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Cites 15 docs - [View All]
The Limitation Act, 1963
Section 14 in The Limitation Act, 1963
The Indian Penal Code, 1860
Maqbool Hussain vs The State Of Bombay.Jagjit ... on 17 April, 1953
The Bharat Bank Ltd., Delhi vs Employees Of The Bharat Bank ... on 26 May, 1950

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Supreme Court of India
P. Sarathy vs State Bank Of India on 12 May, 2000
Author: S Ahmad
Bench: S.S.Ahmad, G.B.Pattanaik

PETITIONER:

P. SARATHY

Vs.

RESPONDENT:

STATE BANK OF INDIA

DATE OF JUDGMENT: 12/05/2000

BENCH:

S.S.Ahmad, G.B.Pattanaik

JUDGMENT:

S.SAGHIR AHMAD, J.

The appellant was appointed as a Clerk in the State Bank of India (for short, `the respondent') in 1962. In July, 1977, he was promoted to the post of Branch Manager but on 8th of September, 1980, he was placed under suspension. On 31st of July, 1981, a chargesheet was issued to him which was followed by a regular departmental proceedings and ultimately on 11th of January, 1983, the appellant was removed from service. This order was challenged by the appellant in an appeal filed before the Local Board of the Bank on 21st of February, 1983 but by order dated 18th of May, 1983, the appeal was dismissed. The appellant, thereafter, filed an appeal under Section 41(2) of the Tamil Nadu Shops and Establishments Act, 1947 (for short, `the Act') on 21st of July, 1983. The appeal was filed with the Deputy Commissioner of Labour (Appeals), Madras. This appeal was dismissed on 1st of September, 1987 on the ground that the provisions of Tamil Nadu Shops and Establishments Act, 1947 were not applicable to the nationalised Banks as held by the Madras High Court in Management of Bank of India vs. C.V. Raman, 1984 (2) Lab.L.J. 34. This judgment was upheld by this Court on 21st of April, 1988 and is since reported in (1988) 3 SCC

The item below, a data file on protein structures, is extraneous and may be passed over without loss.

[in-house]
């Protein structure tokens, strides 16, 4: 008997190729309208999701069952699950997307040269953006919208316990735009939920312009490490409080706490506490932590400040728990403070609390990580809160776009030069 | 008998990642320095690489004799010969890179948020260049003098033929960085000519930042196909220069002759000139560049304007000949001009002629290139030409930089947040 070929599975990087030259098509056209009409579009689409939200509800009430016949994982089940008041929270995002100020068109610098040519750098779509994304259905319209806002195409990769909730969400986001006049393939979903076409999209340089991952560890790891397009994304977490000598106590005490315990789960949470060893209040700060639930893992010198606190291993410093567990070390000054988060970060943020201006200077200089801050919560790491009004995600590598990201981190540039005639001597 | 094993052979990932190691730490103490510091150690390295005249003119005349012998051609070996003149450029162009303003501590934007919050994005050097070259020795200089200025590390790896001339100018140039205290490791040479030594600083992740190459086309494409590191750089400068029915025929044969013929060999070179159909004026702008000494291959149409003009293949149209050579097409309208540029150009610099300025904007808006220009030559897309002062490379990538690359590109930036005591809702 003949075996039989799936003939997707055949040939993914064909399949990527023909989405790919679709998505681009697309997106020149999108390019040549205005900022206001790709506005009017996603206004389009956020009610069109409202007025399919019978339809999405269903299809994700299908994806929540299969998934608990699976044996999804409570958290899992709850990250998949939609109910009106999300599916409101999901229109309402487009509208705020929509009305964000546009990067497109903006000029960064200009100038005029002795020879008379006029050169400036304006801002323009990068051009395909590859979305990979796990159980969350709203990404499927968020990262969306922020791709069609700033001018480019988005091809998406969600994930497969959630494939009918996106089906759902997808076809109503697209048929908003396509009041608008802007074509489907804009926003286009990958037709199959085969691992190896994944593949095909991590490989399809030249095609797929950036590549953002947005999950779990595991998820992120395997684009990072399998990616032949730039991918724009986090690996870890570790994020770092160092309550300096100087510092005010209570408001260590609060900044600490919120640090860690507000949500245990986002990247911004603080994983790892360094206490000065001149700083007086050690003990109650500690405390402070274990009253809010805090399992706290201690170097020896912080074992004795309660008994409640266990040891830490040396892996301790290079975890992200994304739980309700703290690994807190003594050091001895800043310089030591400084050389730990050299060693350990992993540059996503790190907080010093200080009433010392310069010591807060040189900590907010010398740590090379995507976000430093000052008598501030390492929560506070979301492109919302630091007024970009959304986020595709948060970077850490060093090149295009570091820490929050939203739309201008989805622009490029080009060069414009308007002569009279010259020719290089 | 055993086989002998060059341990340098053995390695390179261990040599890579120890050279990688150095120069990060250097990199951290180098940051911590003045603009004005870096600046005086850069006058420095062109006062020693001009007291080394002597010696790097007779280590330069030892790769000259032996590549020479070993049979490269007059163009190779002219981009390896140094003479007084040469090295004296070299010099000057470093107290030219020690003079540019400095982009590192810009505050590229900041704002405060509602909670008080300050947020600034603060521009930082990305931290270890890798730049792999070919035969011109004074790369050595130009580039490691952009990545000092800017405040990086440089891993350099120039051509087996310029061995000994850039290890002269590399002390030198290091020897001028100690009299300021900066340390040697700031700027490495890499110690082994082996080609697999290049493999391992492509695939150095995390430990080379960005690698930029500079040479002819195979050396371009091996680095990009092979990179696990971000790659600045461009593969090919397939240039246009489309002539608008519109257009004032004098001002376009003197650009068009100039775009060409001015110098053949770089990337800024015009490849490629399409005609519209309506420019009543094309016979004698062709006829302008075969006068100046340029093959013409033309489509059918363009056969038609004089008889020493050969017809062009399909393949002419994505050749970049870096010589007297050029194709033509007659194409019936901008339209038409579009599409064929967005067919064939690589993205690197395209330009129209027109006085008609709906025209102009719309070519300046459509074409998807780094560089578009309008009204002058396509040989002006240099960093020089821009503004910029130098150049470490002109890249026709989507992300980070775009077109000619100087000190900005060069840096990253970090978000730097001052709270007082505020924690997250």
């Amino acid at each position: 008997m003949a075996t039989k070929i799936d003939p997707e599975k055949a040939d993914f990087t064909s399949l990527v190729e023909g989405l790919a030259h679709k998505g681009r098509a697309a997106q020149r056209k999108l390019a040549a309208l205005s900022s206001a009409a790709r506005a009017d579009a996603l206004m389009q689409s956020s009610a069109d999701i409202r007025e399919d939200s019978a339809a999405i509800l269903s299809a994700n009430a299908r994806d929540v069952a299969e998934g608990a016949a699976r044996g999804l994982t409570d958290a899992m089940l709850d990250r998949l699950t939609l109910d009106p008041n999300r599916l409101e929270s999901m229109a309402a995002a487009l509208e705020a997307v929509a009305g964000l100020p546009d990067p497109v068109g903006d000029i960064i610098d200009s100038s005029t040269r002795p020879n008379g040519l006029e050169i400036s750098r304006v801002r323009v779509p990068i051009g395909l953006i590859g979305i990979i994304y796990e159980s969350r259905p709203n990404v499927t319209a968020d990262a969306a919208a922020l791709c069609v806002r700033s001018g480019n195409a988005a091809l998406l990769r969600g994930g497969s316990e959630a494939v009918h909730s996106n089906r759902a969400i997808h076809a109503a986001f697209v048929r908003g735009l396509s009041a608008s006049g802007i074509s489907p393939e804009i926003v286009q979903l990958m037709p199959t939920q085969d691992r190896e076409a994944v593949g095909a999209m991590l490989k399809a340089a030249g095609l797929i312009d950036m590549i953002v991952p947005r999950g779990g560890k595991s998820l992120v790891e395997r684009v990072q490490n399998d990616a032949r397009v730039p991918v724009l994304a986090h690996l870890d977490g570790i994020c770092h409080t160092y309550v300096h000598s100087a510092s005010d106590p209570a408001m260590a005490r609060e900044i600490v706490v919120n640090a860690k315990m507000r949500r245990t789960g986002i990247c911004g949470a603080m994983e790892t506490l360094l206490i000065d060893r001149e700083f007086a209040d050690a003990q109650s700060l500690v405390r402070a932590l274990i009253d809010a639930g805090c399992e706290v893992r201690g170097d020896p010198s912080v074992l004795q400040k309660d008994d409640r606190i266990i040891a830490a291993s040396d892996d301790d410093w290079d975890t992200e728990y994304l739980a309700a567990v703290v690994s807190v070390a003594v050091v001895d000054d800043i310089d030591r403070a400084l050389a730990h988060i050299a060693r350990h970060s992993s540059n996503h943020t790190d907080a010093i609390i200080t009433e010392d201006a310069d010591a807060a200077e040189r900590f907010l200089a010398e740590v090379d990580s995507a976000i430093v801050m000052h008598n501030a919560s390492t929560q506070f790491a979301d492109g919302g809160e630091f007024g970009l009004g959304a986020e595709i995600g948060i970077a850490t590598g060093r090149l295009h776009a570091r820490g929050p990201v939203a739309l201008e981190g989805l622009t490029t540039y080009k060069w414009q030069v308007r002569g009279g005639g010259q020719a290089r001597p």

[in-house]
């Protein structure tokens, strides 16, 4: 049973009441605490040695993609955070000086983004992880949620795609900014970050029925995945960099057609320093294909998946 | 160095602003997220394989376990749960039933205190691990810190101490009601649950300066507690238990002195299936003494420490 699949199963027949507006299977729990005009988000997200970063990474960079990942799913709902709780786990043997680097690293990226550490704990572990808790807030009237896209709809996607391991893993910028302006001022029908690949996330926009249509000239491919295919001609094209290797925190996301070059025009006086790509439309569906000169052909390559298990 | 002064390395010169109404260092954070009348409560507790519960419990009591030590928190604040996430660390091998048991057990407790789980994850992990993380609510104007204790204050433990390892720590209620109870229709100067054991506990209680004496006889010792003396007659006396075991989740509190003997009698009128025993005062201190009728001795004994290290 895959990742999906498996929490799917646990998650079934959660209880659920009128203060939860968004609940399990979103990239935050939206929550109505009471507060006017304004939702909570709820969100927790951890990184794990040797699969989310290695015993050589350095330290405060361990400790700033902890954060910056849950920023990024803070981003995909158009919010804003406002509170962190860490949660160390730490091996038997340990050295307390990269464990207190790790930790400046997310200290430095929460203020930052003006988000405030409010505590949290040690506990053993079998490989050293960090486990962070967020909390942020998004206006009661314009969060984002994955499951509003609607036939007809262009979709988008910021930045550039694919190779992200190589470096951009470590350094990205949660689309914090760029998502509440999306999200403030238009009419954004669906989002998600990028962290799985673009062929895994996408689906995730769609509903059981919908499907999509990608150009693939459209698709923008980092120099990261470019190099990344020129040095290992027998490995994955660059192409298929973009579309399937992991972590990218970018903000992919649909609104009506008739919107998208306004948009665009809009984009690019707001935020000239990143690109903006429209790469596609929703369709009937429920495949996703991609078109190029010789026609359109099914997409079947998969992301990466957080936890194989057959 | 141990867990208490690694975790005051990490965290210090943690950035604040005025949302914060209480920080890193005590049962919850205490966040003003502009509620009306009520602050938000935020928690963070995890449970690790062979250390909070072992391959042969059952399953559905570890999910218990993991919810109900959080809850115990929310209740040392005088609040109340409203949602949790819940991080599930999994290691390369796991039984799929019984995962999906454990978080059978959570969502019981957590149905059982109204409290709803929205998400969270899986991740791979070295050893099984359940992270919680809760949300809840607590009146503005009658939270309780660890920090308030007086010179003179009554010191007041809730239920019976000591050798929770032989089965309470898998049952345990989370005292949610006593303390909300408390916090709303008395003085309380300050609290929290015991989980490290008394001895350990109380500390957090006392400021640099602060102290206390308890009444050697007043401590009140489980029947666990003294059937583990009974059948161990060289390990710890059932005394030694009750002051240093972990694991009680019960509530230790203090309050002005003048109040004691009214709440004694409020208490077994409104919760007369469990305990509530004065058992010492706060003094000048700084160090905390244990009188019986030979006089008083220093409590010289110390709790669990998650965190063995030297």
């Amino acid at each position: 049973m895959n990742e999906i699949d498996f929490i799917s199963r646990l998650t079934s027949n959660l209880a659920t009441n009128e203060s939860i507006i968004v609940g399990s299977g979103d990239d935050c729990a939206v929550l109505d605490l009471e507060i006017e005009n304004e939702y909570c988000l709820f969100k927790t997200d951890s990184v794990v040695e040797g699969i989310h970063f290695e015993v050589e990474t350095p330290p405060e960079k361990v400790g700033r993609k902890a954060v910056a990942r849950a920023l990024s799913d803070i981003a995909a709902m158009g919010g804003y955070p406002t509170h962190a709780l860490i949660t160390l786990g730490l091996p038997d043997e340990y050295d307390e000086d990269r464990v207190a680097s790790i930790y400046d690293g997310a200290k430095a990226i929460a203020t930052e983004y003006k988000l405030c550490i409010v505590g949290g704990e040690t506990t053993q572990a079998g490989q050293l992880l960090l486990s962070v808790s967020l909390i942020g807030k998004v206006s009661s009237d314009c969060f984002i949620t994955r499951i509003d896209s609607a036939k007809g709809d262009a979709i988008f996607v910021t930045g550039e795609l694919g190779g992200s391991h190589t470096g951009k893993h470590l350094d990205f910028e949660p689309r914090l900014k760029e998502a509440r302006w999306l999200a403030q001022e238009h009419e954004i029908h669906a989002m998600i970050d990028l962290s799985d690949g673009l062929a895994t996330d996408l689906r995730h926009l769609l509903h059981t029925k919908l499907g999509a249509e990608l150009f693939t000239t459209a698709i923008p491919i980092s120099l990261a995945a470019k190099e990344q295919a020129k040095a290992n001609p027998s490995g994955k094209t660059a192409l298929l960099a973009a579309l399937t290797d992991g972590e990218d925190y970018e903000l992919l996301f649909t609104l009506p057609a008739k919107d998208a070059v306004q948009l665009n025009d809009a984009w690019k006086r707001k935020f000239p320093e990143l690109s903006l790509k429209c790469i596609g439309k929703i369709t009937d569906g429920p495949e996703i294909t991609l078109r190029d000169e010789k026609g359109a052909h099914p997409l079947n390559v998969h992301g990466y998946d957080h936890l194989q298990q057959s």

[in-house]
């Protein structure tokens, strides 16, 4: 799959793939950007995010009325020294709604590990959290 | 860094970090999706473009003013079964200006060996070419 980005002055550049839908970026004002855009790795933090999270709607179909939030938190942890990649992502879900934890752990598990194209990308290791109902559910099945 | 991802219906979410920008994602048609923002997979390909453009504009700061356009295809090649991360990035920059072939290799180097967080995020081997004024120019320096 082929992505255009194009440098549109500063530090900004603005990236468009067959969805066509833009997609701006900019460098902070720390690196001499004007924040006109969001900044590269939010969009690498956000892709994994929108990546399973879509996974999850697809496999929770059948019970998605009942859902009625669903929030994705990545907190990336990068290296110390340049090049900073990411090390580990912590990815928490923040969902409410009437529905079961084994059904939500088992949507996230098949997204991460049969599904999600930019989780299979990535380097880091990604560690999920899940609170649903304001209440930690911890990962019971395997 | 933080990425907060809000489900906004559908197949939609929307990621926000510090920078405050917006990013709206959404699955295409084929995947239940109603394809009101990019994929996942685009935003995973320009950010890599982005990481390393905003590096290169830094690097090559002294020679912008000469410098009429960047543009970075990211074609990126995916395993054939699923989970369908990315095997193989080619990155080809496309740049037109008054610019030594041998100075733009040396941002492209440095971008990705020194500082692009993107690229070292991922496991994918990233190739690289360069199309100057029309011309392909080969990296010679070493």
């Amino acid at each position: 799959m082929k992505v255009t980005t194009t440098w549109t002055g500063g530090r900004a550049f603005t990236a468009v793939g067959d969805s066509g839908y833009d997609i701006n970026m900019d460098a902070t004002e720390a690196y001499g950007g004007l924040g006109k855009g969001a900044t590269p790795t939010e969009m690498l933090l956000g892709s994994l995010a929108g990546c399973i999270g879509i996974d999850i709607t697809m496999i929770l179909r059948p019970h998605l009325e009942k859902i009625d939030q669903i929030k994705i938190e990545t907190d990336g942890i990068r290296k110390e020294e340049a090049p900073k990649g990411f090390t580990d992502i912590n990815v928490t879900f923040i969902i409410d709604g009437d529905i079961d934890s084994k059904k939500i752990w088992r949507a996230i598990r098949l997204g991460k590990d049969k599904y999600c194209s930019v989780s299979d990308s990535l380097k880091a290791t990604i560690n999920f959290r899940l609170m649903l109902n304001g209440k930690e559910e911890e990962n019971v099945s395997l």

105. It was because of this decision that the appellant's S.L.P.(C) No. 14963 of 1987 against the order of 1st of September, 1988 by which the appeal was rejected by the Deputy Commissioner of Labour (Appeals) was dismissed. It was at this stage that the appellant instituted regular suit No. 11099/88 in the City Civil Court, Madras for a declaration that the removal of the appellant was illegal, ultra vires and invalid. He prayed for a decree for reinstatement with consequential benefits. This suit was dismissed by the trial court by its judgment dated 20th of April, 1994. The trial court further held that the suit was not within limitation. The first appeal filed, thereafter, by the appellant was allowed on 7th of March, 1995 by the VIII Addl. Judge, Madras with the finding that the suit was not barred by limitation and that the order of dismissal passed against the appellant was bad. The respondent, thereafter, filed a second appeal which was allowed by the Madras High Court on 9th of August, 1996 with the finding that the suit was instituted in the Civil Court beyond the period of limitation prescribed under the Limitation Act. The High Court did not go into the merits of the case. It is in these circumstances that the present appeal has been filed. The only question which falls for our consideration in this appeal is whether the suit instituted by the appellant in the City Civil Court, Madras on 28th of September, 1988 was within time. This suit was filed for the declaration that the order dated 11th of January, 1983, by which he was removed from service, was bad in law. The normal period of limitation within which the suit could have been filed is three years under Article 58 of the Limitation Act, 1963. There is another Article, namely, Article 113 which is a residuary Article which provides a period of limitation of three years for filing a suit for which no period of limitation is provided elsewhere. In order to bring a suit within the period of limitation, the appellant claimed benefit of Section 14 of the Limitation Act on the ground that he had represented to the Local Board and, thereafter, filed an appeal under Section 41(2) of the Tamil Nadu Shops and Establishments Act, 1947 and was, therefore, prosecuting "civil proceedings" in a court with due diligence. It is claimed that the entire period during which those proceedings were pending has to be excluded and if this is done, the suit will be well within limitation. Learned counsel for the respondent has, on the contrary, contended that the benefit of Section 14 can be given only if the proceedings were "civil proceedings" and were pending in a court. It is contended that the Appellate Authority under Section 41(2) of the Tamil Nadu Shops and Establishments Act, 1947 is not a court and, therefore, the benefit under Section 14 could not be legally given to the appellant whose suit had been rightly held to be beyond time by the trial court as also by the High Court. Section 41 of the Act provides as under:- "41. Notice of dismissal.--(1) No employer shall dispense with the services of a person employed continuously for a period of not less than six months, except for a reasonable cause and without giving such person at least one month's notice or wages in lieu of such notice, provided however, that such notice shall not be necessary where the services of such person are dispensed with on a charge of misconduct supported by satisfactory evidence recorded at an enquiry held for the purpose. (2) The person employed shall have a right to appeal to such authority and within such time as may be prescribed either on the ground that there was no reasonable cause for dispensing with his services or on the ground that he had not been guilty of misconduct as held by the employer. (3) The decision of the appellate authority shall be final and binding on both the employer and the person employed." A perusal of the above provision will show that when a person is dismissed from service, he has a right of appeal to such Authority and within such time as is prescribed under the Act. Rule 9 and 9-A of the Tamil Nadu Shops and Establishment Rules, 1948 are quoted below to indicate the manner in which the appeal has to be heard and the powers of the Appellate Authority which are exercisable by him in disposing of the appeal :- "9. Appeals under section 41(1)--(1) The Deputy Commissioner of Labour in their respective areas assinged to them by the Commissioner of Labour shall be the authorities for the purposes of hearing appeals under sub-section (2) of section 41 of the said Act : Provided that the Commissioner of Labour may, by order in writing, on the representation made by either of the parties in this behalf or on his own accord, withdraw any case under this Act, pending before an authority and transfer the same to another authority for disposal. Such authority to whom the case is so transferred may, subject to the special direction in the order of transfer proceed either de-novo or from the stage at which it was so transferred. (2) Any appeal under sub-section (2) of section 41 shall be preferred by the person employed within thirty days from the date of service of the order terminating the service with the employer, such service to be deemed effective if carried out either personally or if that be not practicable, by prepaid registered post to the last known address when the date of such service shall be deemed to be the date when the letter would arrive in ordinary course of post. Provided that an appeal may be admitted after the said period of thirty days if the appellant satisfies the appellate authority that he had sufficient cause for not preferring the appeal within that period. (3) The procedure to be followed by the appellate authority (Deputy Commissioner of Labour), when hearing appeals preferred to him under sub-section (2) of section 41 shall be summary. He shall record briefly the evidence adduced before him and then pass orders giving his reasons therefor. The result of the appeal shall be communicated to the parties as soon as possible. Copies of the orders shall also be furnished to the parties, if required by them. 9-A. Re-hearing of appeals.--(1) In any appeal preferred under the Act, if the employer or his representative fails to appear on the specified date, the appellate authority may proceed to hear and determine the appeal ex-parte. (2) In any appeal preferred under the Act, if the appellant fails to appear on the specified date, the appellate authority may dismiss the appeal. (3) Notwithstanding anything contained in sub-rules (1) and (2), an order passed under either of those sub-rules may be set aside and the appeal reheard on good cause being shown within one month of the date of the said order, notice being serviced on the opposite party of the date fixed for such rehearing." It is not disputed that the appeal filed before the Deputy Commissioner of Labour (Appeals), Madras was within time. Deputy Commissioner of Labour (Appeals), Madras, which is the Authority constituted under the Tamil Nadu Shops and Establishments Act, 1947 has the jurisdiction to adjudicate upon an order by which the services of an employee are terminated. He has the jurisdiction to decide whether the order of dismissal, passed by the employer, was valid or it was passed in violation of any statutory rule or principles of natural justice. Under Section 41(3), the order passed by him is binding on the employer as also on the employee. Thus, the Deputy Commissioner of Labour (Appeals) may not be a "civil court" within the meaning of the Code of Civil Procedure but it is definitely a "court". This appeal was dismissed on 1st of September, 1987 on the ground that the provisions of Tamil Nadu Shops and Establishments Act, 1947 were not applicable to Nationalised Banks as held by the Madras High Court in the judgment since reported in 1984 (2) Lab.L.J. 34. This judgment was rendered during the pendency of the appeal before the Deputy Commissioner of Labour (Appeals), Madras. Sub-section (1) of Section 14, Limitation Act, provides as under:- "(1) In computing the period of limitation for any suit the time during which the plaintiff has been prosecuting with due diligence another civil proceeding, whether in a Court of first instance or of appeal or revisiion, against the defendant shall be excluded, where the proceeding relates to the same matter in issue and is prosecuted in good faith in a Court which, from defect of jurisdiction or other cause of a like nature, is unable to entertain it." It will be noticed that Section 14 of the Limitation Act does not speak of a "civil court" but speaks only of a "court". It is not necessary that the court spoken of in Section 14 should be a "civil court". Any Authority or Tribunal having the trappings of a court would be a "court" within the meaning of this Article. In Thakur Jugal Kishore Sinha vs. The Sitamarhi Central Co-operative Bank Ltd. and another, AIR 1967 SC 1494, this Court, while considering the question under the Contempt of Courts Act, held that the Registrar under the Bihar and Orissa Co-operative Societies Act was a court. It was held that the Registrar had not merely the trappings of a court but in many respects he was given the same powers as was given to an ordinary Civil Court by the Code of Civil Procedure including the powers to summon and examine witnesses on oath, the power to order inspection of documents and to hear the parties. The Court referred to the earlier decisions in Bharat Bank Limited vs. Employees of Bharat Bank Ltd., 1950 SCR 459 = AIR 1950 SC 188; Maqbool Hussain vs. State of Bombay, 1953 SCR 730 = AIR 1953 SC 325 and Brajnandan Sinha vs. Jyoti Narain, 1955 (2) SCR 955 = AIR 1956 SC 66. The Court approved the rule laid down in these cases that in order to constitute a court in the strict sense of the term, an essential condition is that the court should have, apart from having some of the trappings of a judicial tribunal, power to give a decision or a definitive judgment which has FINALITY and AUTHORITATIVENESS which are the essential tests of a judicial pronouncement. In Pritam Kaur vs. Sher Singh, AIR 1983 Punjab and Haryana 363, the proceedings before the Collector under the Redemption of Mortgages (Punjab) Act (2 of 1913) were held to be civil proceedings. It was held that the "court", contemplated under Section 14 of the Limitation Act, does not necessarily mean the "civil court" under the Code of Civil Procedure. It was further held that any Tribunal or Authority, deciding the rights of parties, will be treated to be a "court". Consequently, benefit of Section 14 of the Limitation Act was allowed in that case. This decision was followed by the Himachal Pradesh High Court in Shri Bansi Ram and others. vs. Shri Khazana, AIR 1993 Himachal Pradesh 20. Applying the above principles in the instant case, we are of the opinion that the Deputy Commissioner of Labour (Appeals), which was an Authority constituted under Section 41(2) of the Tamil Nadu Shops and Establishments Act, 1947 to hear and decide appeals, was a "court" within the meaning of Section 14 of the Limitation Act and the proceedings pending before him were civil proceedings. It is not disputed that the appellant could file an appeal before the Local Board of the Bank, which was purely a departmental appeal. In this view of the matter, the entire period of time from the date of institution of the departmental appeal as also the period from the date of institution of the appeal under Section 41(2) before the Deputy Commissioner of Labour (Appeals) till it was dismissed will, therefore, have to be excluded for computing the period of limitation for filing the suit in question. If the entire period is excluded, the suit, it is not disputed, would be within time. It was for these reasons that we have allowed this appeal by our short order dated 28th of July, 1998 for which the reasons are recorded by us in detail.